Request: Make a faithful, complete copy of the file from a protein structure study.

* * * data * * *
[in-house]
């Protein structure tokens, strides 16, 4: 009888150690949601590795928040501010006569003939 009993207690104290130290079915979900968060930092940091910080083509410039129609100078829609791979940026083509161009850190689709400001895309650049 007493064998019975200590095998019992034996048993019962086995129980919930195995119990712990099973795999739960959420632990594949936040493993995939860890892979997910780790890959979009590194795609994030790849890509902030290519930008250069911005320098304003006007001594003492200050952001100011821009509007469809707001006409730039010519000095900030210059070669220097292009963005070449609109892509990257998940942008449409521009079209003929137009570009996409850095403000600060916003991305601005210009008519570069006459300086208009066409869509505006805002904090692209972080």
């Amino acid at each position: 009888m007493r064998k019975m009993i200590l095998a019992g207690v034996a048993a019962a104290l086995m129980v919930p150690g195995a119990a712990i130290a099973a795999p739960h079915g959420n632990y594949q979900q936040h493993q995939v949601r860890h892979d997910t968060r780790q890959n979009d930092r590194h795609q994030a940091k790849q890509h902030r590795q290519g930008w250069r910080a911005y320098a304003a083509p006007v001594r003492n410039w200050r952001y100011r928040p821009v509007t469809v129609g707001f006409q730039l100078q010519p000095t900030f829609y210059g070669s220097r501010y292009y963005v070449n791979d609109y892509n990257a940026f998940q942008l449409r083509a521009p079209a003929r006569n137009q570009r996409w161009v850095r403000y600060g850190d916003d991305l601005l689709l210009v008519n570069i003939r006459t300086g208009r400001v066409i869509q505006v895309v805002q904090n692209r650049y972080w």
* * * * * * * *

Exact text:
[in-house]
């Protein structure tokens, strides 16, 4: 009888150690949601590795928040501010006569003939 009993207690104290130290079915979900968060930092940091910080083509410039129609100078829609791979940026083509161009850190689709400001895309650049 007493064998019975200590095998019992034996048993019962086995129980919930195995119990712990099973795999739960959420632990594949936040493993995939860890892979997910780790890959979009590194795609994030790849890509902030290519930008250069911005320098304003006007001594003492200050952001100011821009509007469809707001006409730039010519000095900030210059070669220097292009963005070449609109892509990257998940942008449409521009079209003929137009570009996409850095403000600060916003991305601005210009008519570069006459300086208009066409869509505006805002904090692209972080």
């Amino acid at each position: 009888m007493r064998k019975m009993i200590l095998a019992g207690v034996a048993a019962a104290l086995m129980v919930p150690g195995a119990a712990i130290a099973a795999p739960h079915g959420n632990y594949q979900q936040h493993q995939v949601r860890h892979d997910t968060r780790q890959n979009d930092r590194h795609q994030a940091k790849q890509h902030r590795q290519g930008w250069r910080a911005y320098a304003a083509p006007v001594r003492n410039w200050r952001y100011r928040p821009v509007t469809v129609g707001f006409q730039l100078q010519p000095t900030f829609y210059g070669s220097r501010y292009y963005v070449n791979d609109y892509n990257a940026f998940q942008l449409r083509a521009p079209a003929r006569n137009q570009r996409w161009v850095r403000y600060g850190d916003d991305l601005l689709l210009v008519n570069i003939r006459t300086g208009r400001v066409i869509q505006v895309v805002q904090n692209r650049y972080w």